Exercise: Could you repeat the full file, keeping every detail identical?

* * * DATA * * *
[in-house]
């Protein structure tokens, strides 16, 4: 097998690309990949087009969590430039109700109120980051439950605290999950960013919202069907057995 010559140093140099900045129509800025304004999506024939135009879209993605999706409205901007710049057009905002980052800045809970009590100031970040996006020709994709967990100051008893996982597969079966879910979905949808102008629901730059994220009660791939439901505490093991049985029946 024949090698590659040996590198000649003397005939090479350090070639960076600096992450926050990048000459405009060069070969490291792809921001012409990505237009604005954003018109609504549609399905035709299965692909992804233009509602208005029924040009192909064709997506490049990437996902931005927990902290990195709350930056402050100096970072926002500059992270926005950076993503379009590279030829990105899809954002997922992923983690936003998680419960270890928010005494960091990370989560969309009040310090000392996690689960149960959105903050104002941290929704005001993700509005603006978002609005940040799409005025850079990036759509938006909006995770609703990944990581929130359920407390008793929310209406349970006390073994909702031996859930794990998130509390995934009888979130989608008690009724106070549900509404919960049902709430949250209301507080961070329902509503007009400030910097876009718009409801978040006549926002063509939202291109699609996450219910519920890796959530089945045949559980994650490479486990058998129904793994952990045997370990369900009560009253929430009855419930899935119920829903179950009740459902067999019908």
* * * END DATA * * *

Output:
[in-house]
């Protein structure tokens, strides 16, 4: 097998690309990949087009969590430039109700109120980051439950605290999950960013919202069907057995 010559140093140099900045129509800025304004999506024939135009879209993605999706409205901007710049057009905002980052800045809970009590100031970040996006020709994709967990100051008893996982597969079966879910979905949808102008629901730059994220009660791939439901505490093991049985029946 024949090698590659040996590198000649003397005939090479350090070639960076600096992450926050990048000459405009060069070969490291792809921001012409990505237009604005954003018109609504549609399905035709299965692909992804233009509602208005029924040009192909064709997506490049990437996902931005927990902290990195709350930056402050100096970072926002500059992270926005950076993503379009590279030829990105899809954002997922992923983690936003998680419960270890928010005494960091990370989560969309009040310090000392996690689960149960959105903050104002941290929704005001993700509005603006978002609005940040799409005025850079990036759509938006909006995770609703990944990581929130359920407390008793929310209406349970006390073994909702031996859930794990998130509390995934009888979130989608008690009724106070549900509404919960049902709430949250209301507080961070329902509503007009400030910097876009718009409801978040006549926002063509939202291109699609996450219910519920890796959530089945045949559980994650490479486990058998129904793994952990045997370990369900009560009253929430009855419930899935119920829903179950009740459902067999019908």